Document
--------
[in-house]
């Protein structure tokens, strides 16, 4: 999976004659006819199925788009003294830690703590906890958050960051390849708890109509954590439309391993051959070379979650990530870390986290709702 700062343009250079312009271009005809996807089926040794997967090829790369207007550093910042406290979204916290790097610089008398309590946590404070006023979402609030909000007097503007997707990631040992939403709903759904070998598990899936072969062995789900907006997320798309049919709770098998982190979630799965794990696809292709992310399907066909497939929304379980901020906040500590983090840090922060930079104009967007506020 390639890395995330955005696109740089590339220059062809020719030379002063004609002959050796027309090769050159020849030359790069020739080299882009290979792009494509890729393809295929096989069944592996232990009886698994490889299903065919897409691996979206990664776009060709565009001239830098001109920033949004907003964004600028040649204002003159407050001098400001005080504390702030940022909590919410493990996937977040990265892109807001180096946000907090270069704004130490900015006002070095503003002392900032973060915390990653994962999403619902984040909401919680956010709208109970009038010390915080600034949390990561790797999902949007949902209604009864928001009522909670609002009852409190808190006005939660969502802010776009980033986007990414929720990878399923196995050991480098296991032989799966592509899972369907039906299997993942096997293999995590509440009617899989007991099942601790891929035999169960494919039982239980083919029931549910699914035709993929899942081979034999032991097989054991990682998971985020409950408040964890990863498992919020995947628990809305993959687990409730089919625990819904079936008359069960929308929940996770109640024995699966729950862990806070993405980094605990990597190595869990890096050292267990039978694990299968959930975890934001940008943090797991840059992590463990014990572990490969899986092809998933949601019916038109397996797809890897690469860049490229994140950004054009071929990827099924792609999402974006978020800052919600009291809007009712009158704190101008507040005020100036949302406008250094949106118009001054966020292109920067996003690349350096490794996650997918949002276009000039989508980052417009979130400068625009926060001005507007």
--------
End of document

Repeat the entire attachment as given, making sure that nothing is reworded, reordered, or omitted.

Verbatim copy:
[in-house]
């Protein structure tokens, strides 16, 4: 999976004659006819199925788009003294830690703590906890958050960051390849708890109509954590439309391993051959070379979650990530870390986290709702 700062343009250079312009271009005809996807089926040794997967090829790369207007550093910042406290979204916290790097610089008398309590946590404070006023979402609030909000007097503007997707990631040992939403709903759904070998598990899936072969062995789900907006997320798309049919709770098998982190979630799965794990696809292709992310399907066909497939929304379980901020906040500590983090840090922060930079104009967007506020 390639890395995330955005696109740089590339220059062809020719030379002063004609002959050796027309090769050159020849030359790069020739080299882009290979792009494509890729393809295929096989069944592996232990009886698994490889299903065919897409691996979206990664776009060709565009001239830098001109920033949004907003964004600028040649204002003159407050001098400001005080504390702030940022909590919410493990996937977040990265892109807001180096946000907090270069704004130490900015006002070095503003002392900032973060915390990653994962999403619902984040909401919680956010709208109970009038010390915080600034949390990561790797999902949007949902209604009864928001009522909670609002009852409190808190006005939660969502802010776009980033986007990414929720990878399923196995050991480098296991032989799966592509899972369907039906299997993942096997293999995590509440009617899989007991099942601790891929035999169960494919039982239980083919029931549910699914035709993929899942081979034999032991097989054991990682998971985020409950408040964890990863498992919020995947628990809305993959687990409730089919625990819904079936008359069960929308929940996770109640024995699966729950862990806070993405980094605990990597190595869990890096050292267990039978694990299968959930975890934001940008943090797991840059992590463990014990572990490969899986092809998933949601019916038109397996797809890897690469860049490229994140950004054009071929990827099924792609999402974006978020800052919600009291809007009712009158704190101008507040005020100036949302406008250094949106118009001054966020292109920067996003690349350096490794996650997918949002276009000039989508980052417009979130400068625009926060001005507007």